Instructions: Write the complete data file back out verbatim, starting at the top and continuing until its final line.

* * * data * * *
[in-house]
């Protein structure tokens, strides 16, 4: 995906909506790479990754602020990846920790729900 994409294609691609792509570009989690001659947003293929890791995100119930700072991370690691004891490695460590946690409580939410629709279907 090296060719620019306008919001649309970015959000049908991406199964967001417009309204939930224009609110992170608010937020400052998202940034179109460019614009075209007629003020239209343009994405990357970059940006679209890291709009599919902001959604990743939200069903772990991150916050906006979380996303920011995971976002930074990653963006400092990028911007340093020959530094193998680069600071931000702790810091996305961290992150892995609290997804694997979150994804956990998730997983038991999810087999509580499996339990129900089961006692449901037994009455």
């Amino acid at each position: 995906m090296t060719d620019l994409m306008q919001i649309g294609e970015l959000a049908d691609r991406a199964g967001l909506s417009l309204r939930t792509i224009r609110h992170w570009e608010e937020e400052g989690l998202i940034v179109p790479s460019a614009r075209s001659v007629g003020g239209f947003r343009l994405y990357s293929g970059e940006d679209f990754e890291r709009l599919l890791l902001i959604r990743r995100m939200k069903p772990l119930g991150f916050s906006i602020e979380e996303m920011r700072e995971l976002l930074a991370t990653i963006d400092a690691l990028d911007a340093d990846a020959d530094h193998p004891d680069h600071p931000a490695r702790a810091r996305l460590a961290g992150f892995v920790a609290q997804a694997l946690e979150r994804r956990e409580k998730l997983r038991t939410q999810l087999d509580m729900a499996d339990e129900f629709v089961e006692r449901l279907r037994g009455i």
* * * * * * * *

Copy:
[in-house]
């Protein structure tokens, strides 16, 4: 995906909506790479990754602020990846920790729900 994409294609691609792509570009989690001659947003293929890791995100119930700072991370690691004891490695460590946690409580939410629709279907 090296060719620019306008919001649309970015959000049908991406199964967001417009309204939930224009609110992170608010937020400052998202940034179109460019614009075209007629003020239209343009994405990357970059940006679209890291709009599919902001959604990743939200069903772990991150916050906006979380996303920011995971976002930074990653963006400092990028911007340093020959530094193998680069600071931000702790810091996305961290992150892995609290997804694997979150994804956990998730997983038991999810087999509580499996339990129900089961006692449901037994009455």
């Amino acid at each position: 995906m090296t060719d620019l994409m306008q919001i649309g294609e970015l959000a049908d691609r991406a199964g967001l909506s417009l309204r939930t792509i224009r609110h992170w570009e608010e937020e400052g989690l998202i940034v179109p790479s460019a614009r075209s001659v007629g003020g239209f947003r343009l994405y990357s293929g970059e940006d679209f990754e890291r709009l599919l890791l902001i959604r990743r995100m939200k069903p772990l119930g991150f916050s906006i602020e979380e996303m920011r700072e995971l976002l930074a991370t990653i963006d400092a690691l990028d911007a340093d990846a020959d530094h193998p004891d680069h600071p931000a490695r702790a810091r996305l460590a961290g992150f892995v920790a609290q997804a694997l946690e979150r994804r956990e409580k998730l997983r038991t939410q999810l087999d509580m729900a499996d339990e129900f629709v089961e006692r449901l279907r037994g009455i």